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The Last Disco on Coruscant: Chapter III

PART III

The dream was always the same.

He stands on the shore of a still lake. It is night. The water is black and cool. Somewhere an owl hoots.

He slides one foot into the water and then the other. The rocks shift uneasily beneath his weight. He feels the water lap against his ankles and then he strides deeper into the lake. A chill creeps up his leg and, looking down, he sees the blackness of the lake has reached his knees.

One more step forward but his foot finds no purchase. There is nothing but emptiness. He realizes too late that he must have stepped over some sort of lake-bottom shelf — who knows how deep the drop-off is? As he falls, he twists his body towards the shore but it is too far away. He curses himself for coming here alone. Who might help him? No one.

He sinks faster now, thrashing at the water. He cannot swim or has forgotten how. His body, as if lead, drags him down into the water which closes over his face — a moment of pure panic.

His head and hands disappear beneath the reflective surface of the lake. Blackness envelops him. There is only one way to go and it is down.

The modified personnel-carrier hit a bump in the bombed-out road and jolted Rilk awake.

Valon looked up from his datapad.

“Tired?”

“A little trouble sleeping.”

“Wasn’t the company, I hope?”

Rilk shot Valon a sharp look, not in the mood for jokes just yet.

“What do you mean?”

“I mean that Chivings and I were considering bugging your bedroom for the Mankiller case. She was with you, wasn’t she?”

Fully awake now, Rilk sat up.

“No. She wasn’t in her quarters?”

Valon read from the datapad, “‘Subject did not return to domicile.'”

Rilk cursed.

“Oh, don’t worry so much, Rilk. She turned up for her morning briefings and is at her station now. We would look pretty silly if we lost her, but it’s not like she can get away, is it?”

Rilk pressed a button on the wall and the intercom buzzed.

“Yes, sir?” came Chivings disembodied voice.

“Stop here. I want to walk a bit.”

The carrier came to a halt and Rilk let himself down slowly onto the pavement.

Valon peered out after him.

“Are you up to something?”

“No. I… I just want to try and clear my head.”

Valon considered this.

“You do look a bit done-in. How’s the vacation planning going?”

Rilk slammed the door on his partner and banged twice on the hull of the carrier. Chivings, receiving this signal, drove speedily away.

Abandoning the surface streets, Rilk began the laborious process of spiraling down into Coruscant’s underbelly on foot. Reverberations of explosions and the drone of heavy machinery grew louder the deeper he delved.

He had committed the directions Chivings had given in the datafile to memory but the strange ghostliness of the city slowed his progress. He would pause now and again to examine some piece of debris — some indicator of normal life as it fluttered through the dream-shell of this waking nightmare.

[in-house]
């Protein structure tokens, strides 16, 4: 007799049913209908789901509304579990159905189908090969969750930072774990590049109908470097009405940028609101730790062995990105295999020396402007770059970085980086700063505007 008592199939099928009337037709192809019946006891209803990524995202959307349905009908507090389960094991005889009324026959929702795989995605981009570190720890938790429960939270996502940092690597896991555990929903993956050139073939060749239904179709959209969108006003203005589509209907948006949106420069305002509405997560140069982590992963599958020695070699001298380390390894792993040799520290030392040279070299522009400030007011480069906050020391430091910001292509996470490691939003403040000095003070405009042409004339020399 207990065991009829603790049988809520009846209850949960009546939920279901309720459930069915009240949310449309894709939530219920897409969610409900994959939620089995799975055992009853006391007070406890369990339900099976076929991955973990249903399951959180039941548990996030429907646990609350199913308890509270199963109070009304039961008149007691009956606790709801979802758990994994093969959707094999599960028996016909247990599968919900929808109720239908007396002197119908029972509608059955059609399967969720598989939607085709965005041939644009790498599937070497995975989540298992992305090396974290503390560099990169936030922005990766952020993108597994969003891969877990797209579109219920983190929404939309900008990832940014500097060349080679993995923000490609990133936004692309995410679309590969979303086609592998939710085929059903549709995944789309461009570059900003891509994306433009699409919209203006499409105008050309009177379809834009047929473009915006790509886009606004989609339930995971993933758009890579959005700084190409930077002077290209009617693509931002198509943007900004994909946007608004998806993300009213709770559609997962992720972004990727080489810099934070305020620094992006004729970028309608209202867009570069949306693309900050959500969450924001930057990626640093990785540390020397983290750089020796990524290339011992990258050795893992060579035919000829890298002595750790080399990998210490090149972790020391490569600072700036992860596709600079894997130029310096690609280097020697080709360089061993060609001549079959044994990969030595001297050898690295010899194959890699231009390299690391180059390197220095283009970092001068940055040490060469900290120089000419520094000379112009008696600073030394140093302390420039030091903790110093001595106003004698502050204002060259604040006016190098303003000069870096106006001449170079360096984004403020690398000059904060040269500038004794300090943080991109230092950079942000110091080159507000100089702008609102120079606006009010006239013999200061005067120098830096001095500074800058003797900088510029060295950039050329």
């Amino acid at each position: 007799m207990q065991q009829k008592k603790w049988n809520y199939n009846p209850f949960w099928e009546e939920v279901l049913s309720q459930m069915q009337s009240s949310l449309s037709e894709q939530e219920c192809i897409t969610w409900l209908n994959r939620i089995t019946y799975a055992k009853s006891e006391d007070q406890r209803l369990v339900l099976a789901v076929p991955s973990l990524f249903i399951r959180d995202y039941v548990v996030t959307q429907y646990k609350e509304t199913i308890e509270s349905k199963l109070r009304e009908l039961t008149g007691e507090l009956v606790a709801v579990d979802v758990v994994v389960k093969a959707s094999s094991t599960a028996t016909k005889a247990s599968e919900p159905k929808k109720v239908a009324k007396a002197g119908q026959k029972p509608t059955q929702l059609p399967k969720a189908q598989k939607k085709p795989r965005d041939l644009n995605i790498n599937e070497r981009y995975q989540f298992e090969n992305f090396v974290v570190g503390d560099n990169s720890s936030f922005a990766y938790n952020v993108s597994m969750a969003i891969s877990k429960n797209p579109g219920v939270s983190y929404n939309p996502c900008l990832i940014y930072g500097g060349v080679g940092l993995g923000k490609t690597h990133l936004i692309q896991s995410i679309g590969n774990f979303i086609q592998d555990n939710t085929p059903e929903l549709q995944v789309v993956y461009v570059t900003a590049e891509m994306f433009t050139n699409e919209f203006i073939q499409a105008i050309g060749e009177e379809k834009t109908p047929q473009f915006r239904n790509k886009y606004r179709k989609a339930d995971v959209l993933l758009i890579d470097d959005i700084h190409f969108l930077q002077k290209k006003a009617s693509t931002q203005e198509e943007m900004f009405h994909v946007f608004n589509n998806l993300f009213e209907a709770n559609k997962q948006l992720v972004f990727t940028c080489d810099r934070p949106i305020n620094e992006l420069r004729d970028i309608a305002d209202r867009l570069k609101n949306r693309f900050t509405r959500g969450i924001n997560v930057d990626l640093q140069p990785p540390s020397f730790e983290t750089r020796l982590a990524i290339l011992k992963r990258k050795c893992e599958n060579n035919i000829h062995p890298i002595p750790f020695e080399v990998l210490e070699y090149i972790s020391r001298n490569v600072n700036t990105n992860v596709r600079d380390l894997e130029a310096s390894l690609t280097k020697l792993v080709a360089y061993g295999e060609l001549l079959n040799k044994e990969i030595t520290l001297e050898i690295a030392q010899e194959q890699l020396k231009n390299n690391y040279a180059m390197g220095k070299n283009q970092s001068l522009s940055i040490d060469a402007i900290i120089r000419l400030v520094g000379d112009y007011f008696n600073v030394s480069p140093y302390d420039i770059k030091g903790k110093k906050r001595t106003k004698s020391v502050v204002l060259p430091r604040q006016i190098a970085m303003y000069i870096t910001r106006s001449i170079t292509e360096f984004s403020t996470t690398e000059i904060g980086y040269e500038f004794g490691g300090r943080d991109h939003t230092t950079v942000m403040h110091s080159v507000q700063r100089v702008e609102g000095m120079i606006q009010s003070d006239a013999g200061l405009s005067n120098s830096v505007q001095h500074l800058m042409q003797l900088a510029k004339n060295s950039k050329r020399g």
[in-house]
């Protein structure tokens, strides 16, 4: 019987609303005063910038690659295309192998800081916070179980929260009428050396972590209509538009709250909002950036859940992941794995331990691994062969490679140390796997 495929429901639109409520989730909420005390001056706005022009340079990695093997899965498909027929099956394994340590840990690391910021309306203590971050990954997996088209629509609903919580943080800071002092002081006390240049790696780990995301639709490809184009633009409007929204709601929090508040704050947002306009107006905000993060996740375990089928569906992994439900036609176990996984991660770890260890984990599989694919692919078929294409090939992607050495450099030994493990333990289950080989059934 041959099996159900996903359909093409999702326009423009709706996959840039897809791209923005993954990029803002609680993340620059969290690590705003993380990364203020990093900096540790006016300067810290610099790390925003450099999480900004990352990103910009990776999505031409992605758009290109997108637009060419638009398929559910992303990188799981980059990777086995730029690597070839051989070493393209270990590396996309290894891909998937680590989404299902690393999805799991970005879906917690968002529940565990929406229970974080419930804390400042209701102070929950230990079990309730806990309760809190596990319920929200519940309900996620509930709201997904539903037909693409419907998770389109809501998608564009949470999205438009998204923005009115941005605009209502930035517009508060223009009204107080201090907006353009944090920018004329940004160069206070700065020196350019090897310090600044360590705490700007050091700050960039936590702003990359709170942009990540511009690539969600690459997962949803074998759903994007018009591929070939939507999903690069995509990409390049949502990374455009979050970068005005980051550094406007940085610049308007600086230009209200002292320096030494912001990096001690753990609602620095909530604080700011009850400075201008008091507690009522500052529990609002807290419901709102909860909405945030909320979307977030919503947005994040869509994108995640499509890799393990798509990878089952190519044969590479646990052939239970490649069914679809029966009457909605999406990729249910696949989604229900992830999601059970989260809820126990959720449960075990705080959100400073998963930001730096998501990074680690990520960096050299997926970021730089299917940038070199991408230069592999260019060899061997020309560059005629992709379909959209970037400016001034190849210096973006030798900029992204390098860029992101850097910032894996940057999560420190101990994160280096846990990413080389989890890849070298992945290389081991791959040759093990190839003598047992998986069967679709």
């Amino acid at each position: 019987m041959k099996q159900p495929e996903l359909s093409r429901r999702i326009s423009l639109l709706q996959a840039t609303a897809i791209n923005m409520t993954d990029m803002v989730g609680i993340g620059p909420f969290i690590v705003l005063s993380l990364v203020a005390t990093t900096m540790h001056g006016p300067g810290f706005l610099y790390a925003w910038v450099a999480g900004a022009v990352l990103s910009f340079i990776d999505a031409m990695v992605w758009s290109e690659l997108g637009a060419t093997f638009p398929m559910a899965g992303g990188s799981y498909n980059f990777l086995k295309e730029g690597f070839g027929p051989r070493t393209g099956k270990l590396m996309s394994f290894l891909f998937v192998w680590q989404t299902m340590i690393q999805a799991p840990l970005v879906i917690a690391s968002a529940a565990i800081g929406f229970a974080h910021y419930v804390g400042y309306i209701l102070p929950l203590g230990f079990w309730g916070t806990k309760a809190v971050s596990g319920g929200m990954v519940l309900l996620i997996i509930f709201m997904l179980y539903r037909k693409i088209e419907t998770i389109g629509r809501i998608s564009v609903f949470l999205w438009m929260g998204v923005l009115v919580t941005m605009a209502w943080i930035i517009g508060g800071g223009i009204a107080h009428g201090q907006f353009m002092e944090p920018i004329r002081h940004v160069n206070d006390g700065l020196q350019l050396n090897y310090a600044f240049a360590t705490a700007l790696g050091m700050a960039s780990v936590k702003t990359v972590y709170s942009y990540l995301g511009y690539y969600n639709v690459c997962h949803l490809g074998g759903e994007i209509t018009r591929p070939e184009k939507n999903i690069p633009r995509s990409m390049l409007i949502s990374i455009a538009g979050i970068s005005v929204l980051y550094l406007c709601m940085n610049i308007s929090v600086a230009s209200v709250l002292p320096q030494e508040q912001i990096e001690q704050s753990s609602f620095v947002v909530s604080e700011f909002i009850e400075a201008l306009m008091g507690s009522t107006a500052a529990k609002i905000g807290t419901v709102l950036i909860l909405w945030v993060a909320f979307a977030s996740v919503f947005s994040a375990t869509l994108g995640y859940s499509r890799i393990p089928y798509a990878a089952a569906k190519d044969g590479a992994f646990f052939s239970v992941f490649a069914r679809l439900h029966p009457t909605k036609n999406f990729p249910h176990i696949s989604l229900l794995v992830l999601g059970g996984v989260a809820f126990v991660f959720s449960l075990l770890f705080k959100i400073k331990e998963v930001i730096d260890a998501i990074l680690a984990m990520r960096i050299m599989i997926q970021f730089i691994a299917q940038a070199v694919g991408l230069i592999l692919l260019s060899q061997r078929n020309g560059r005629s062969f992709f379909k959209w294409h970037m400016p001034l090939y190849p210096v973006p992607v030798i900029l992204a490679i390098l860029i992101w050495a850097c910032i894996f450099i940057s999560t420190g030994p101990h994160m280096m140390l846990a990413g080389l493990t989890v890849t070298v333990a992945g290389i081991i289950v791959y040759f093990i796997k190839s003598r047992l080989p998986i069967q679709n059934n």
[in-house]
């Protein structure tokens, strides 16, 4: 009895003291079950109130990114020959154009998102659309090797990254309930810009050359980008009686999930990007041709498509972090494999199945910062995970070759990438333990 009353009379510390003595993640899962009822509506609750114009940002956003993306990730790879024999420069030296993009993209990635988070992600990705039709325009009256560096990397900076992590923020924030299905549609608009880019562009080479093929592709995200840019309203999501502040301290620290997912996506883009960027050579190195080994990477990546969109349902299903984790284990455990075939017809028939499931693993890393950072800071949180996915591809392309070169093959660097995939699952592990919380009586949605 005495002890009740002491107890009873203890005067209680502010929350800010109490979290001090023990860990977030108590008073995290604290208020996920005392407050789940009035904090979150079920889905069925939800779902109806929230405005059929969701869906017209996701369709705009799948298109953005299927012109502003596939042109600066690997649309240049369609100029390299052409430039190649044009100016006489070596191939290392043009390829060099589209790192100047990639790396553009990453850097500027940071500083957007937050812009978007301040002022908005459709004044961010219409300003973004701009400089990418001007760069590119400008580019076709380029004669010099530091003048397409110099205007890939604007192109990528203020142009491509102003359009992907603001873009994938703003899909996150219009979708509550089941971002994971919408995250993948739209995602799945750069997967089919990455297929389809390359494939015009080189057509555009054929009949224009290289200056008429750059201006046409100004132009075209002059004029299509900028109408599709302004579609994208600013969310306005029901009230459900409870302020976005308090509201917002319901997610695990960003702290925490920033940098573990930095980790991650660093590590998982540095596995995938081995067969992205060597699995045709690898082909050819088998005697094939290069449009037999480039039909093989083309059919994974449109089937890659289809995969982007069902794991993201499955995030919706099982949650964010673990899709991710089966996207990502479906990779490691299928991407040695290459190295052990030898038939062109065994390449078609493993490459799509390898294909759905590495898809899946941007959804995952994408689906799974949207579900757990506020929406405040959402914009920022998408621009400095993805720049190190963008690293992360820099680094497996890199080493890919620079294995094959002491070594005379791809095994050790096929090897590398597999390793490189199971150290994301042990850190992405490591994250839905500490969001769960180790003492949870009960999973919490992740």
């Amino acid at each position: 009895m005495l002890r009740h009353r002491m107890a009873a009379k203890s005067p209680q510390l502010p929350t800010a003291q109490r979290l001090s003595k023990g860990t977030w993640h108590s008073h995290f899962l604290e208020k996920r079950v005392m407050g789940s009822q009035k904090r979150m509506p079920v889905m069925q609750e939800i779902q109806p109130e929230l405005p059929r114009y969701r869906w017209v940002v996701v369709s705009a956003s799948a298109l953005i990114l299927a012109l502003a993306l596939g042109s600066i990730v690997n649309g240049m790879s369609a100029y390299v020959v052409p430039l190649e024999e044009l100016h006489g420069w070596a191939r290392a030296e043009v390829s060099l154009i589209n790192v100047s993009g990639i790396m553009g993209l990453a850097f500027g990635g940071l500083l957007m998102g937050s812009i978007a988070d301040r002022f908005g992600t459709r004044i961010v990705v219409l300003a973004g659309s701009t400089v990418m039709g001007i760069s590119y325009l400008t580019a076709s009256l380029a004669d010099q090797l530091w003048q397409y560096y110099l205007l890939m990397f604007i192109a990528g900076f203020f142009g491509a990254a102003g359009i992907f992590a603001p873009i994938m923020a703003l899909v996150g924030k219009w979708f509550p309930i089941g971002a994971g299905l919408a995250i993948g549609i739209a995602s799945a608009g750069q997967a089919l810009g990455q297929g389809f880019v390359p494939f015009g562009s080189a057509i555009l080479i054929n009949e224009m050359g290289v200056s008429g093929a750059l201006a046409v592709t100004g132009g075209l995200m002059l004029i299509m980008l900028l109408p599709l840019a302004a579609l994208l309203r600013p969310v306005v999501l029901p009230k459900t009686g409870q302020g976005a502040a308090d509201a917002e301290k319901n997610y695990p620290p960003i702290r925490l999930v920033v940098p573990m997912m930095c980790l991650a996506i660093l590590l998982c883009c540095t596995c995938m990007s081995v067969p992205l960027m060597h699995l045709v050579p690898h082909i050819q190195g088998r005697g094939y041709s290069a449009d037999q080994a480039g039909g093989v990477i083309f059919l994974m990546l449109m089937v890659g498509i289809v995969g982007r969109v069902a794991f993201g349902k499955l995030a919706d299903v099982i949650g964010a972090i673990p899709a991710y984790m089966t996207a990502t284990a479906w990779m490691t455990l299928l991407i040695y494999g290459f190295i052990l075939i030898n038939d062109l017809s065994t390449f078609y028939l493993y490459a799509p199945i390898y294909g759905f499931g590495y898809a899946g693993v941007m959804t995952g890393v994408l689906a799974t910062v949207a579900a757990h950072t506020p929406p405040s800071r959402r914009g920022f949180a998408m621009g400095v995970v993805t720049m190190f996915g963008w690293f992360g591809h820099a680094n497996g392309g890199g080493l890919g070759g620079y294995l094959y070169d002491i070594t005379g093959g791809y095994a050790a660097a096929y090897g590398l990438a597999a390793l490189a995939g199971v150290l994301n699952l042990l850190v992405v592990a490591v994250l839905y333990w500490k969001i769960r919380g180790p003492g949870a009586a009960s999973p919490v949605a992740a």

He avoided several droid patrols, not that they would have caused him any trouble, but mostly out of habit. The strengthening stench of burnt flesh served as a constant reminder that the planet had not yet been fully tamed.

He slid down a service ladder and into the dark tunnel entrance. A warm breeze of vent-fans blew through his hair. He began to walk forward, holding his hand out before him — seeking with the Force.

He felt the presence of the others around him. He felt their fear, anger, expectation.

“You know what I am!” he shouted. His voice carried down the tunnel in hiccuping echoes. “I wish to speak with your leader.”

He stopped and waited.

A blue-white lightsaber sprang to life about three meters in front of Rilk. Then, another, this one behind him, followed by a third to his left… until finally he was surrounded by six blades.

By the light of the weapons, the Inquisitor could see that there were more people behind the six. For a second, Rilk recognized the boy from the club standing in the shadows.

One large, bearded Jedi stepped a little closer.

“They mustn’t be testing for brains at the Sith Academy these days. Well, one less Dark Sider on this planet won’t be missed.”

Rilk smiled. It was all bluster. He could sense the sweat on his opponent’s brow, the tremor in his hand. When the Temple had fallen, these were the ones who had run.

“If I meant to harm you, I would have come here with a battalion. I have come alone. I want to speak to the one in charge.”

“Speak to me, then,” roared Beard.

Rilk looked at him for a minute — staring into his eyes. Beard turned away.

“Enough,” came a voice from the shadow. A woman’s voice, Rilk noticed.

He listened as someone shuffled closer. Finally, a frail, white-haired old matriarch made her way into the glow of the assembled lightsabers.

“What is it you wish to say, Sith?”

“I am here to ask a favor.”

Her laughter echoed down the tunnel for a long time.

Later, as he climbed blinking into the light, Rilk tried to clear his mind. He walked aimlessly through the ransacked levels, moving always higher — back to the surface world.